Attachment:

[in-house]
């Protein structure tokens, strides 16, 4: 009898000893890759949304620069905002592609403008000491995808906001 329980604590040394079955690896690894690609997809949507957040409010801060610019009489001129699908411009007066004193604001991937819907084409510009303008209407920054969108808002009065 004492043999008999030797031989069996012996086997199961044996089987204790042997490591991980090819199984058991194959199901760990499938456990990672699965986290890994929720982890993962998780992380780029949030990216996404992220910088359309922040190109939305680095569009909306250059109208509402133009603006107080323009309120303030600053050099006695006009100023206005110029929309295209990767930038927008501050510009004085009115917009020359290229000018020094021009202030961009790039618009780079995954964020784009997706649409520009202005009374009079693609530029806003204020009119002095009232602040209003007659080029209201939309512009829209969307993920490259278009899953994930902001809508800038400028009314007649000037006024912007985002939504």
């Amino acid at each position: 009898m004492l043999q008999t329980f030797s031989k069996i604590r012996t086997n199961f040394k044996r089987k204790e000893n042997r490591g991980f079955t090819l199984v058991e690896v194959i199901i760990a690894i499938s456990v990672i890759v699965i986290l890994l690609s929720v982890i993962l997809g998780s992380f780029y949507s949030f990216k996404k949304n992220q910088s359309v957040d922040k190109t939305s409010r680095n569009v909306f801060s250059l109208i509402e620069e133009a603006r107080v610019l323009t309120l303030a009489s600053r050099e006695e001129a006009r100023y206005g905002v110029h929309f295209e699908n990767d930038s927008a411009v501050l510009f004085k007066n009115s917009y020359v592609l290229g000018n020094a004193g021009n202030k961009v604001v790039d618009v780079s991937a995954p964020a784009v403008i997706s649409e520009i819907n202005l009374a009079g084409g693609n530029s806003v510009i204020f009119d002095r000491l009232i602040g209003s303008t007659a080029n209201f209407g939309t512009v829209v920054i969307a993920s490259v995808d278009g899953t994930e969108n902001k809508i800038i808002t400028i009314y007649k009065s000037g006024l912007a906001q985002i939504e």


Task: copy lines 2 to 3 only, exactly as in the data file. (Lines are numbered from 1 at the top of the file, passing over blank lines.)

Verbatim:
């Protein structure tokens, strides 16, 4: 009898000893890759949304620069905002592609403008000491995808906001 329980604590040394079955690896690894690609997809949507957040409010801060610019009489001129699908411009007066004193604001991937819907084409510009303008209407920054969108808002009065 004492043999008999030797031989069996012996086997199961044996089987204790042997490591991980090819199984058991194959199901760990499938456990990672699965986290890994929720982890993962998780992380780029949030990216996404992220910088359309922040190109939305680095569009909306250059109208509402133009603006107080323009309120303030600053050099006695006009100023206005110029929309295209990767930038927008501050510009004085009115917009020359290229000018020094021009202030961009790039618009780079995954964020784009997706649409520009202005009374009079693609530029806003204020009119002095009232602040209003007659080029209201939309512009829209969307993920490259278009899953994930902001809508800038400028009314007649000037006024912007985002939504």
């Amino acid at each position: 009898m004492l043999q008999t329980f030797s031989k069996i604590r012996t086997n199961f040394k044996r089987k204790e000893n042997r490591g991980f079955t090819l199984v058991e690896v194959i199901i760990a690894i499938s456990v990672i890759v699965i986290l890994l690609s929720v982890i993962l997809g998780s992380f780029y949507s949030f990216k996404k949304n992220q910088s359309v957040d922040k190109t939305s409010r680095n569009v909306f801060s250059l109208i509402e620069e133009a603006r107080v610019l323009t309120l303030a009489s600053r050099e006695e001129a006009r100023y206005g905002v110029h929309f295209e699908n990767d930038s927008a411009v501050l510009f004085k007066n009115s917009y020359v592609l290229g000018n020094a004193g021009n202030k961009v604001v790039d618009v780079s991937a995954p964020a784009v403008i997706s649409e520009i819907n202005l009374a009079g084409g693609n530029s806003v510009i204020f009119d002095r000491l009232i602040g209003s303008t007659a080029n209201f209407g939309t512009v829209v920054i969307a993920s490259v995808d278009g899953t994930e969108n902001k809508i800038i808002t400028i009314y007649k009065s000037g006024l912007a906001q985002i939504e």